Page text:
NATO forces in Afghanistan launched two airstrikes against Taliban fighters on the Pakistani side of the border, killing more than 30 people on Sept. 24 and 25, military spokesmen confirmed. The NATO-led International Security Assistance Force (ISAF) initially denied that its forces had launched the airstrikes, although they were confirmed by Afghan police officials. On Sept. 27, however, a statement from ISAF confirmed the attacks. Initially, a base close to the border in Khost province, known as Combat Outpost Narizah, came under fire from insurgents. When what ISAF described as an “air weapons team” responded, they came under fire from the insurgents across the border in Pakistan’s North Waziristan tribal area, and returned fire. When two ISAF helicopters returned to the area the next day, they were again fired on from the Pakistani side of the border, and again returned fire.
The Khost provincial police chief, Gen. Abdul Hakim Isahqzai, put the death toll among the insurgents at 82 or higher. There have been no complaints of civilian casualties. US Capt. Ryan Donald, a spokesman for ISAF, justified the attack as an act of “self-defense,” within the rules of engagement. Pakistani media said the fighters targeted in the raid were from the Haqqani network. (BBC News, NYT, RFE/RL, Sept. 27)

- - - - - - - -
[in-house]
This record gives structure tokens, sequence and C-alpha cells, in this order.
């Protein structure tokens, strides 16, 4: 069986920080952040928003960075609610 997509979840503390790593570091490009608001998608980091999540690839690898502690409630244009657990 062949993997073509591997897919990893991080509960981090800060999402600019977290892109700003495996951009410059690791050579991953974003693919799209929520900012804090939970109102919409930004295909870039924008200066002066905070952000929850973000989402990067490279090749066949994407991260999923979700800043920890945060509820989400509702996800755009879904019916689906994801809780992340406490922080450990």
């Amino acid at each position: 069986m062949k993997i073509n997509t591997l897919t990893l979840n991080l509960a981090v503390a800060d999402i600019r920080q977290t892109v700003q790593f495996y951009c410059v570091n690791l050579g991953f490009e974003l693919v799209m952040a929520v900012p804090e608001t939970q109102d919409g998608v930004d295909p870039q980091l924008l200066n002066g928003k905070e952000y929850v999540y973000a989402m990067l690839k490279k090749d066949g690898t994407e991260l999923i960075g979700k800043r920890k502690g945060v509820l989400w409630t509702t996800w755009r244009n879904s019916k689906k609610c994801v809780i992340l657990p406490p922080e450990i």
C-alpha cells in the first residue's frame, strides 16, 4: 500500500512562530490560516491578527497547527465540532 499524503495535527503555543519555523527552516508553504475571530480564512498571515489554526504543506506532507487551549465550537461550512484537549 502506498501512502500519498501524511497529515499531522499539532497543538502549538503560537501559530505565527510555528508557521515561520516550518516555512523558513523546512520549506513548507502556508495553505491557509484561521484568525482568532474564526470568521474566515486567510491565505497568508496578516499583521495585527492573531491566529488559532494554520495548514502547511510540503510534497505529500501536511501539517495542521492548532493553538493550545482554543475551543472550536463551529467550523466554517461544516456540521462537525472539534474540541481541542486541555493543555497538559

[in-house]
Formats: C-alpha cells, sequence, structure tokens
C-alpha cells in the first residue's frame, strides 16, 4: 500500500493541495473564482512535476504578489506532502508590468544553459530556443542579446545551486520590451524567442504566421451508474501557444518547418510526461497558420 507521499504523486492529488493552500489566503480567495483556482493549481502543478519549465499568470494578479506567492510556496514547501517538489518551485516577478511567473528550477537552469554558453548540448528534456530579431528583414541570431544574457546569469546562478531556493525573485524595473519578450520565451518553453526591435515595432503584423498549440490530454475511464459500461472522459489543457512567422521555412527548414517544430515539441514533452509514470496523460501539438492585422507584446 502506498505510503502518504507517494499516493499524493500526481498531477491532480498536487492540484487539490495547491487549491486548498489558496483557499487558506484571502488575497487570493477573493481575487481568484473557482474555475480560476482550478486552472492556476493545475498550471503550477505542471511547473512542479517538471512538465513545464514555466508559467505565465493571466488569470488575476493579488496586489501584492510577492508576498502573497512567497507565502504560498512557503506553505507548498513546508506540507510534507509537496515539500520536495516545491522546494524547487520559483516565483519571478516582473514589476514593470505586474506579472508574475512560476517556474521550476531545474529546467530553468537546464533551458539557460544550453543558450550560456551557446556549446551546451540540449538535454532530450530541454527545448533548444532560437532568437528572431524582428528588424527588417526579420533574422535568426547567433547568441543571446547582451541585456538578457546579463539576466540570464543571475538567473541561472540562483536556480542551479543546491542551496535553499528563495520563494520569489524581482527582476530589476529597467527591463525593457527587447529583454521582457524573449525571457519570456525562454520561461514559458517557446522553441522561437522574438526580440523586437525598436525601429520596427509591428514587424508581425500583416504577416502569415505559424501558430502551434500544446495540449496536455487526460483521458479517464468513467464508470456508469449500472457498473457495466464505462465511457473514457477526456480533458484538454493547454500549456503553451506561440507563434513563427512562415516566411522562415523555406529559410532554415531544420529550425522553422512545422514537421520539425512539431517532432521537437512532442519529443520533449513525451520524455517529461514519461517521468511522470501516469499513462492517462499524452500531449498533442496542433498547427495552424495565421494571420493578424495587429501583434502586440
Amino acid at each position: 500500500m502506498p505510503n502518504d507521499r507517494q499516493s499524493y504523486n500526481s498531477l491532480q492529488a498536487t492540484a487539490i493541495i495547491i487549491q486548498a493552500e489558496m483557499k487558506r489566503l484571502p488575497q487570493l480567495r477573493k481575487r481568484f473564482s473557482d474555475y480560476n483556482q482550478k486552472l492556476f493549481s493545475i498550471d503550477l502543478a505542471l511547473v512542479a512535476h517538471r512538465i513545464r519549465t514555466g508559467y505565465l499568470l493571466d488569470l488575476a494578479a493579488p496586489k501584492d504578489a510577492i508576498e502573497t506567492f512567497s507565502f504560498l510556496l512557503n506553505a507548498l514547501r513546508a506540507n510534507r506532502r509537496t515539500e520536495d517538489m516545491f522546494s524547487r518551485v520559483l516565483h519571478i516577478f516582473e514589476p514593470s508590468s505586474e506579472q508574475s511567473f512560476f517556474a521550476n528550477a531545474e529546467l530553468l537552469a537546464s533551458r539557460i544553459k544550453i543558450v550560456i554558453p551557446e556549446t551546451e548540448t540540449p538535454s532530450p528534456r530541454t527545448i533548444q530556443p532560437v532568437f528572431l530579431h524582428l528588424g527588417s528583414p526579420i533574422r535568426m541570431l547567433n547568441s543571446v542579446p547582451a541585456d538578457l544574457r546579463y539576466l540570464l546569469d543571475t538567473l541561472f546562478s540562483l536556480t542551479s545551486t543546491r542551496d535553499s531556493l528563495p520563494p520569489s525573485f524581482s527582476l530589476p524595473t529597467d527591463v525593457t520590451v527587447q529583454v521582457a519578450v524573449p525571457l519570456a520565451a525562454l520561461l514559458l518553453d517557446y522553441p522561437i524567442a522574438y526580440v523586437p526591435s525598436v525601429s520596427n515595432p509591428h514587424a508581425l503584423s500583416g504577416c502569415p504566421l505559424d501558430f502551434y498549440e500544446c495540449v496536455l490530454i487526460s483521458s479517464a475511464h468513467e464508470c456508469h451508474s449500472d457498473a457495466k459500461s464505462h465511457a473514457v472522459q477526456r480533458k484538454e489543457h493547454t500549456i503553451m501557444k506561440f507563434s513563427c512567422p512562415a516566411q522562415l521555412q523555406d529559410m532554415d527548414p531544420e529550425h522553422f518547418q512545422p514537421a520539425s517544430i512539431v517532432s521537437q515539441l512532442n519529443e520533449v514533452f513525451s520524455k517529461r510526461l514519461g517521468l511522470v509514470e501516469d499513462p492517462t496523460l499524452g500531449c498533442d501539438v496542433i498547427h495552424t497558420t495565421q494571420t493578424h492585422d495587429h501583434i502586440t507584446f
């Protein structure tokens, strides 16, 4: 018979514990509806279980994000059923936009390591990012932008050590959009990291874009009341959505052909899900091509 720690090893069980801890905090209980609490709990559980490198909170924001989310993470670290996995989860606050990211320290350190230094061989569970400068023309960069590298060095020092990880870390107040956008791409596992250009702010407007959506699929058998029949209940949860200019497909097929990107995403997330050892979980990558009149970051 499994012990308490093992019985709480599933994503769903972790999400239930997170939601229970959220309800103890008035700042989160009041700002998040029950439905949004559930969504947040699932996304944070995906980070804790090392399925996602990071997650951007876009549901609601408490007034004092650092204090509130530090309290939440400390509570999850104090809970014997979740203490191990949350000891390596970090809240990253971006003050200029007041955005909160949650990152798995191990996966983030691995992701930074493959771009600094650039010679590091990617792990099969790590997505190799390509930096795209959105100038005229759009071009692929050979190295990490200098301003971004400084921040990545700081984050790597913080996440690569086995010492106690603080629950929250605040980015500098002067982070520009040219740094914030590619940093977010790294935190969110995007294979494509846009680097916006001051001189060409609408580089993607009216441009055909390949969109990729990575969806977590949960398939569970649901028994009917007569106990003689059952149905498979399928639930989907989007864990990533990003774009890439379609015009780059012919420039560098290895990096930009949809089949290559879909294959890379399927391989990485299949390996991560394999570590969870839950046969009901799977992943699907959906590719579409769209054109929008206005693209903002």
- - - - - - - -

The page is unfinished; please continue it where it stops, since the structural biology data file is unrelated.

Pakistan’s foreign ministry condemned the incursions as a “clear violation and breach of the UN mandate under which ISAF operates,” saying it had made a formal protest to NATO. “In the absence of immediate corrective measures, Pakistan will be constrained to consider response options,” said Abdul Basit, the ministry spokesman.
“This should be considered a watershed event,” said Mehmood Shah, identified as a top security official for the tribal area. “They [NATO] must be warned: the next time you do this, it can lead to war. Our units should be deployed to fire upon them. This border has sanctity. NATO must realize they have a mandate to operate in Afghanistan, not in Pakistan.” (The Guardian, Sept. 27)
Meanwhile, militants in Pakistan torched at least four oil tankers carrying fuel supplies to US-led forces in Afghanistan on Sept. 26. Two armed men riding a motorcycle set two trucks ablaze on a highway in Balochistan’s Kalat district. A driver was reportedly killed in the attack. Another tanker was destroyed in Khuzdar and the fourth was blown up in the border town of Torkham in Khyber Agency. Hundreds of vehicles carrying supplies for US-led forces in Afghanistan have been destroyed in Pakistan over the last three years. (Press TV, Sept. 26)